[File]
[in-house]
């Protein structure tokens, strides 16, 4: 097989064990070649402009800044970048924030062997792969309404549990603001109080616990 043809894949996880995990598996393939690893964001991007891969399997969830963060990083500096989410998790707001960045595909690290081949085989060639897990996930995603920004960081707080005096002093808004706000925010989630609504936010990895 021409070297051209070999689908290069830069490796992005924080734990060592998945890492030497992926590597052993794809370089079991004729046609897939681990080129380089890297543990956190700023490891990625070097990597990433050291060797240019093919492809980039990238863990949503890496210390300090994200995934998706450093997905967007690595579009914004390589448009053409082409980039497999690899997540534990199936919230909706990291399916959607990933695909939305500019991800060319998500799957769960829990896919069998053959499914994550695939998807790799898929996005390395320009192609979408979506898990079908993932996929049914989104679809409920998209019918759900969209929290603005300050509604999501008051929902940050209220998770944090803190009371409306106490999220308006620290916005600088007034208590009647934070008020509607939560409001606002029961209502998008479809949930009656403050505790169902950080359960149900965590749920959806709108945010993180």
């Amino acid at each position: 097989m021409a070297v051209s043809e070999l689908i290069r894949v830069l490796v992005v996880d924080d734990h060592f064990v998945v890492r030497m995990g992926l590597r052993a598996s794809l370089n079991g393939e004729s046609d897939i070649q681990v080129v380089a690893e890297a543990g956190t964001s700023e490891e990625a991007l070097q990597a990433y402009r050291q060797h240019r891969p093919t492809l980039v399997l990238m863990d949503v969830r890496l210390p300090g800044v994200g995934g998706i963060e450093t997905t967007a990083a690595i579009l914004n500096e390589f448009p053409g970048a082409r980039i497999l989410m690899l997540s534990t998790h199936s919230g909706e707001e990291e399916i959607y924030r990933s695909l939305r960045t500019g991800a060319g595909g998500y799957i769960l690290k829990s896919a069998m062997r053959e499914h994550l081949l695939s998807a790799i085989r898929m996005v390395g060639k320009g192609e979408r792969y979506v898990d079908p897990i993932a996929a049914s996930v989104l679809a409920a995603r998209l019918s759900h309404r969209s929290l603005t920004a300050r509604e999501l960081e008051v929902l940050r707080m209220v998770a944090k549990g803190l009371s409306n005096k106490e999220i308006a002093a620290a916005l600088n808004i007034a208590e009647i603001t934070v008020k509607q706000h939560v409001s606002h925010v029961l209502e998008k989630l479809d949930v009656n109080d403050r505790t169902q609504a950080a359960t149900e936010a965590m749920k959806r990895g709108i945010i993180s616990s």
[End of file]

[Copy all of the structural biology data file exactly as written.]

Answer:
[in-house]
């Protein structure tokens, strides 16, 4: 097989064990070649402009800044970048924030062997792969309404549990603001109080616990 043809894949996880995990598996393939690893964001991007891969399997969830963060990083500096989410998790707001960045595909690290081949085989060639897990996930995603920004960081707080005096002093808004706000925010989630609504936010990895 021409070297051209070999689908290069830069490796992005924080734990060592998945890492030497992926590597052993794809370089079991004729046609897939681990080129380089890297543990956190700023490891990625070097990597990433050291060797240019093919492809980039990238863990949503890496210390300090994200995934998706450093997905967007690595579009914004390589448009053409082409980039497999690899997540534990199936919230909706990291399916959607990933695909939305500019991800060319998500799957769960829990896919069998053959499914994550695939998807790799898929996005390395320009192609979408979506898990079908993932996929049914989104679809409920998209019918759900969209929290603005300050509604999501008051929902940050209220998770944090803190009371409306106490999220308006620290916005600088007034208590009647934070008020509607939560409001606002029961209502998008479809949930009656403050505790169902950080359960149900965590749920959806709108945010993180």
């Amino acid at each position: 097989m021409a070297v051209s043809e070999l689908i290069r894949v830069l490796v992005v996880d924080d734990h060592f064990v998945v890492r030497m995990g992926l590597r052993a598996s794809l370089n079991g393939e004729s046609d897939i070649q681990v080129v380089a690893e890297a543990g956190t964001s700023e490891e990625a991007l070097q990597a990433y402009r050291q060797h240019r891969p093919t492809l980039v399997l990238m863990d949503v969830r890496l210390p300090g800044v994200g995934g998706i963060e450093t997905t967007a990083a690595i579009l914004n500096e390589f448009p053409g970048a082409r980039i497999l989410m690899l997540s534990t998790h199936s919230g909706e707001e990291e399916i959607y924030r990933s695909l939305r960045t500019g991800a060319g595909g998500y799957i769960l690290k829990s896919a069998m062997r053959e499914h994550l081949l695939s998807a790799i085989r898929m996005v390395g060639k320009g192609e979408r792969y979506v898990d079908p897990i993932a996929a049914s996930v989104l679809a409920a995603r998209l019918s759900h309404r969209s929290l603005t920004a300050r509604e999501l960081e008051v929902l940050r707080m209220v998770a944090k549990g803190l009371s409306n005096k106490e999220i308006a002093a620290a916005l600088n808004i007034a208590e009647i603001t934070v008020k509607q706000h939560v409001s606002h925010v029961l209502e998008k989630l479809d949930v009656n109080d403050r505790t169902q609504a950080a359960t149900e936010a965590m749920k959806r990895g709108i945010i993180s616990s």